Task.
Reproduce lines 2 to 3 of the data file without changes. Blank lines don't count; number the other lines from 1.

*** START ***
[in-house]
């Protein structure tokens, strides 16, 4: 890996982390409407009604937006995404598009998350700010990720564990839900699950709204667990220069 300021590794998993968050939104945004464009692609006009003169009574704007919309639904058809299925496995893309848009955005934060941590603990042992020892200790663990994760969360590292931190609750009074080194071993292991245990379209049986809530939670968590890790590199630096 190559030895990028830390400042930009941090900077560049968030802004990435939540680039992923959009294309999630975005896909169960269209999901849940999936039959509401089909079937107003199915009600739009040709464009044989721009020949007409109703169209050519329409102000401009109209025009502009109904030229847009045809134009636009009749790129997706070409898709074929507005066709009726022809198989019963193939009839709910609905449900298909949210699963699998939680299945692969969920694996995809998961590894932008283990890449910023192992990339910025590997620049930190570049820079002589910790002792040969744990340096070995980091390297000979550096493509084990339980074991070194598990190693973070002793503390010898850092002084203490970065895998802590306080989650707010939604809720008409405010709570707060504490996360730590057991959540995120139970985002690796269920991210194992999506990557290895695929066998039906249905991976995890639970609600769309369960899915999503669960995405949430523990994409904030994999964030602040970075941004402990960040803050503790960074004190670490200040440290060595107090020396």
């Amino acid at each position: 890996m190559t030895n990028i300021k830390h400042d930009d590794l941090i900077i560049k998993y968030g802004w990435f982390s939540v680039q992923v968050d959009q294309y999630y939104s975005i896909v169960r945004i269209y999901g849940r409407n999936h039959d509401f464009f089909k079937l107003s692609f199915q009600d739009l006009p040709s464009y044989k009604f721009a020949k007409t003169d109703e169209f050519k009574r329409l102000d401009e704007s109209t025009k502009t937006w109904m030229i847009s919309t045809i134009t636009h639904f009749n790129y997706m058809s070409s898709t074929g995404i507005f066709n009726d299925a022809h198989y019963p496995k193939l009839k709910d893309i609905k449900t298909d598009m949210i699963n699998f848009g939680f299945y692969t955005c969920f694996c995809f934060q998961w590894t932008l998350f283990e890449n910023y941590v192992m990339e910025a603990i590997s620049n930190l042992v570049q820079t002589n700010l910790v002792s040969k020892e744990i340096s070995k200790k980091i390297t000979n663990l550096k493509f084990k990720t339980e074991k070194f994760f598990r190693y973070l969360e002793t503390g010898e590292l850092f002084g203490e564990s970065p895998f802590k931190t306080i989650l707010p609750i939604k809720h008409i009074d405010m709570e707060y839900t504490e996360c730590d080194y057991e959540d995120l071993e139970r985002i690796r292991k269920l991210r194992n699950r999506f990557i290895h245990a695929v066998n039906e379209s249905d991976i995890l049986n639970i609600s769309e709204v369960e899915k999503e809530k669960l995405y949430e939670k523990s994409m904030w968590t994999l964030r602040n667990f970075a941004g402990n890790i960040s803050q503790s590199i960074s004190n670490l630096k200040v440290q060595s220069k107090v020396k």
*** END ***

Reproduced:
């Protein structure tokens, strides 16, 4: 890996982390409407009604937006995404598009998350700010990720564990839900699950709204667990220069 300021590794998993968050939104945004464009692609006009003169009574704007919309639904058809299925496995893309848009955005934060941590603990042992020892200790663990994760969360590292931190609750009074080194071993292991245990379209049986809530939670968590890790590199630096 190559030895990028830390400042930009941090900077560049968030802004990435939540680039992923959009294309999630975005896909169960269209999901849940999936039959509401089909079937107003199915009600739009040709464009044989721009020949007409109703169209050519329409102000401009109209025009502009109904030229847009045809134009636009009749790129997706070409898709074929507005066709009726022809198989019963193939009839709910609905449900298909949210699963699998939680299945692969969920694996995809998961590894932008283990890449910023192992990339910025590997620049930190570049820079002589910790002792040969744990340096070995980091390297000979550096493509084990339980074991070194598990190693973070002793503390010898850092002084203490970065895998802590306080989650707010939604809720008409405010709570707060504490996360730590057991959540995120139970985002690796269920991210194992999506990557290895695929066998039906249905991976995890639970609600769309369960899915999503669960995405949430523990994409904030994999964030602040970075941004402990960040803050503790960074004190670490200040440290060595107090020396």
């Amino acid at each position: 890996m190559t030895n990028i300021k830390h400042d930009d590794l941090i900077i560049k998993y968030g802004w990435f982390s939540v680039q992923v968050d959009q294309y999630y939104s975005i896909v169960r945004i269209y999901g849940r409407n999936h039959d509401f464009f089909k079937l107003s692609f199915q009600d739009l006009p040709s464009y044989k009604f721009a020949k007409t003169d109703e169209f050519k009574r329409l102000d401009e704007s109209t025009k502009t937006w109904m030229i847009s919309t045809i134009t636009h639904f009749n790129y997706m058809s070409s898709t074929g995404i507005f066709n009726d299925a022809h198989y019963p496995k193939l009839k709910d893309i609905k449900t298909d598009m949210i699963n699998f848009g939680f299945y692969t955005c969920f694996c995809f934060q998961w590894t932008l998350f283990e890449n910023y941590v192992m990339e910025a603990i590997s620049n930190l042992v570049q820079t002589n700010l910790v002792s040969k020892e744990i340096s070995k200790k980091i390297t000979n663990l550096k493509f084990k990720t339980e074991k070194f994760f598990r190693y973070l969360e002793t503390g010898e590292l850092f002084g203490e564990s970065p895998f802590k931190t306080i989650l707010p609750i939604k809720h008409i009074d405010m709570e707060y839900t504490e996360c730590d080194y057991e959540d995120l071993e139970r985002i690796r292991k269920l991210r194992n699950r999506f990557i290895h245990a695929v066998n039906e379209s249905d991976i995890l049986n639970i609600s769309e709204v369960e899915k999503e809530k669960l995405y949430e939670k523990s994409m904030w968590t994999l964030r602040n667990f970075a941004g402990n890790i960040s803050q503790s590199i960074s004190n670490l630096k200040v440290q060595s220069k107090v020396k």